US regulations call for complete supply chain transparency, making brands, retailers and federal contractors liable for the actions of all business partners in the supply chain. This is an approach many other countries are also adopting.

Stakeholders should be aware of three pieces of US legislation:

• The Trade Facilitation and Trade Enforcement Act of 2015 (TFTEA)
• Federal Acquisition Requirements (FAR)
• Countering America's Adversaries Through Sanction Act (CAATSA)

The rules relating to modern slavery mean US Customs can automatically seize a shipment if they suspect forced labor has been involved in its manufacture; the onus will be on the importer to prove otherwise. In addition, US Customs will inform Immigration and Customs Enforcement (ICE) Homeland Security Investigations (HSI), with a request to initiate a criminal investigation for violation of US law.

The difficulty importers can face in ensuring their supply chains are free from any form of forced labor was recently highlighted by the discovery of North Korean workers at several factories in Eastern Europe, Asia and Africa. Previously, these workers had been hidden. In this scenario, the best approach for businesses is a program of due diligence to safeguard themselves and ensure their supply chains do not incorporate involuntary labor. Due diligence will provide them with some measure of defense against the legal liabilities associated with the actions of supply chain partners at any point in the supply chain.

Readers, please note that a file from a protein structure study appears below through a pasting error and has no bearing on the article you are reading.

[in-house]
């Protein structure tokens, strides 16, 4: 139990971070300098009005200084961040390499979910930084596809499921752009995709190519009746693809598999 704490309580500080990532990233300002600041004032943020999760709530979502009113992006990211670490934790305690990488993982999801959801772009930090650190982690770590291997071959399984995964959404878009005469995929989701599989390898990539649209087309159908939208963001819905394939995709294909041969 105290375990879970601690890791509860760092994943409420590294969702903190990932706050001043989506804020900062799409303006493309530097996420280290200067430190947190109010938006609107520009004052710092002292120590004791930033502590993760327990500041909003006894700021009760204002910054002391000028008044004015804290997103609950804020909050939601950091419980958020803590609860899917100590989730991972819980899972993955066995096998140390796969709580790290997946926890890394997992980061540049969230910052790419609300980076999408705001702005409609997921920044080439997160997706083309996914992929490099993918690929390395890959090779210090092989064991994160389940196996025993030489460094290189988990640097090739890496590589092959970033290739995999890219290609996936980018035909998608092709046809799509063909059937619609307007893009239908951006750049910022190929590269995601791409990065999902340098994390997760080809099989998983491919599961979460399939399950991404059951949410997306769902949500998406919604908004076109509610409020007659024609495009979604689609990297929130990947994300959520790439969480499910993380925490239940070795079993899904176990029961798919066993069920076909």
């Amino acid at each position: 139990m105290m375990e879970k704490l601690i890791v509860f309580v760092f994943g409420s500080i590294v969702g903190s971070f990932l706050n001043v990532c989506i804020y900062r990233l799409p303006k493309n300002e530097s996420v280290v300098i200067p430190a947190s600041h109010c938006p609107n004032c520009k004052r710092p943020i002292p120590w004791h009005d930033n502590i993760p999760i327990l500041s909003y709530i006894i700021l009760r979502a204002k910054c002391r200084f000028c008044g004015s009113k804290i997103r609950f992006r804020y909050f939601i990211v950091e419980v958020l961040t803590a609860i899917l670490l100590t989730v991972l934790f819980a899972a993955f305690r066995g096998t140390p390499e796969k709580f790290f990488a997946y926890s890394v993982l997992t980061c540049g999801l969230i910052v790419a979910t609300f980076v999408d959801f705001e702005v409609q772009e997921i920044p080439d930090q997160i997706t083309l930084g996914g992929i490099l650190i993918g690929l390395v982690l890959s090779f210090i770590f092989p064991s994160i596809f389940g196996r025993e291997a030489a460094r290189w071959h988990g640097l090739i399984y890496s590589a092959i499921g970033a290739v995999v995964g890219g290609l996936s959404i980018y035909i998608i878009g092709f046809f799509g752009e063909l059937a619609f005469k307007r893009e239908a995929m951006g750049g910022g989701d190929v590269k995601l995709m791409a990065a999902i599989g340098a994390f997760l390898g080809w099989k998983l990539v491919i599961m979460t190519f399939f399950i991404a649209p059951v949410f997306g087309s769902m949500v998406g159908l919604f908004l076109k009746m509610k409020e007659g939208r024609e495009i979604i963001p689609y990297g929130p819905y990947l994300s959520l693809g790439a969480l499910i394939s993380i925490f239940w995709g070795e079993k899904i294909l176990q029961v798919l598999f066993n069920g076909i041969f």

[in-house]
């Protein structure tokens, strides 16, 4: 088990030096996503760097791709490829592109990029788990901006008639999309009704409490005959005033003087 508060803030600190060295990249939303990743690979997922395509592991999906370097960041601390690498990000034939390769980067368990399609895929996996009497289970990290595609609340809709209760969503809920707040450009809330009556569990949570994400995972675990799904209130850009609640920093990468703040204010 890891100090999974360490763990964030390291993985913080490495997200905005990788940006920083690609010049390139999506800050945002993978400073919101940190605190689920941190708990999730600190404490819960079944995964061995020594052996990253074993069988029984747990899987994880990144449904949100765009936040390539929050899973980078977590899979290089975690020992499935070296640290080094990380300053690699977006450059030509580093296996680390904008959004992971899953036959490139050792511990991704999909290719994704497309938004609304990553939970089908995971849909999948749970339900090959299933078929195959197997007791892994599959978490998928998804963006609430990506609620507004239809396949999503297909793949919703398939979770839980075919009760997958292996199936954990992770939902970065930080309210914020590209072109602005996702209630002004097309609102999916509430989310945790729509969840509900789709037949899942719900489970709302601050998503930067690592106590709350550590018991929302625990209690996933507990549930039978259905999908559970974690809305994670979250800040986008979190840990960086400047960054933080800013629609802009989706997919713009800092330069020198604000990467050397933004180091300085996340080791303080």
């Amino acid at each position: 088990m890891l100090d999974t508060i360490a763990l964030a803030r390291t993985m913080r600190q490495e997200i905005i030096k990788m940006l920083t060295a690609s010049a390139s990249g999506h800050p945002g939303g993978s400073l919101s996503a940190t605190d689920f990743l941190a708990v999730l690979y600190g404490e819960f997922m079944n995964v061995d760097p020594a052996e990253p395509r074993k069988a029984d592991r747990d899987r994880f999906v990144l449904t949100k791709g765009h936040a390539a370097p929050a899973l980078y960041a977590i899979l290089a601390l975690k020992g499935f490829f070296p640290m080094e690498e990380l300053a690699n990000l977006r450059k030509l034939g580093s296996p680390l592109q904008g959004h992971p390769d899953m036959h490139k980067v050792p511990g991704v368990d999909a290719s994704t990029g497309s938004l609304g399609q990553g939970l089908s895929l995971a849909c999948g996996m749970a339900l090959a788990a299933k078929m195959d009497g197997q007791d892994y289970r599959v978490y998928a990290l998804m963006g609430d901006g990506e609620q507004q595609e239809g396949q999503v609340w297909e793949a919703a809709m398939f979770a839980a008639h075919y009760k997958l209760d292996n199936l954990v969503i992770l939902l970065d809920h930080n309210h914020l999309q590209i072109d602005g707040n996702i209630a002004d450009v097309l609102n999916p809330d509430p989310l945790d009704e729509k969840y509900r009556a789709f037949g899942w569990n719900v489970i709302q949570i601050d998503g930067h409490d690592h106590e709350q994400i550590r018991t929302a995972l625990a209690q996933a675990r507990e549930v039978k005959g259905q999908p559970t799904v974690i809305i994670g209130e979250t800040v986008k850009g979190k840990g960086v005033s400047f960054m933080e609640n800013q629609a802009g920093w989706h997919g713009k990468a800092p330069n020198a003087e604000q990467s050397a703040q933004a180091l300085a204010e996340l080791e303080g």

SGS Due Diligence Solution

Operating in all industries, SGS has capabilities around the world to help businesses gain an insight into the risk associated with forced labor in their supply chains. They provide simplified and practical action plans to address the problem, utilizing the Plan-Do-Act-Check principle:

·         Plan: help ensure policies and code of conduct are compliant with regulations; use Transparency-One to map the complete supply chain

• Do: risk analysis to identify high-risk sites - factors such as the use of sub-contractors within a site are considered
• Act: monitor compliance within the supply chain – high-risk sites are audited first, within three months
• Check: following onsite compliance audits, a review process allowing continuous compliance

In addition to offering some defense against legal censure concerning incidents of modern slavery in the supply chain, having the right checks and balances in place can also help businesses secure further contracts.

For more information, please contact:

Ritika Burman
Corporate Responsibility Associate
Supply chain Assessment & Solutions
Tel: +1 (973) 461 7920
Email: crs.media@sgs.com
Website: www.sgs.com/consumer-goods-retail/audits (https://www.sgs.com/en/consumer-goods-retail/audits)

About SGS

SGS is the world's leading inspection, verification, testing and certification company. SGS is recognized as the global benchmark for quality and integrity. With more than 95,000 employees, SGS operates a network of over 2,400 offices and laboratories around the world.

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Source:SGS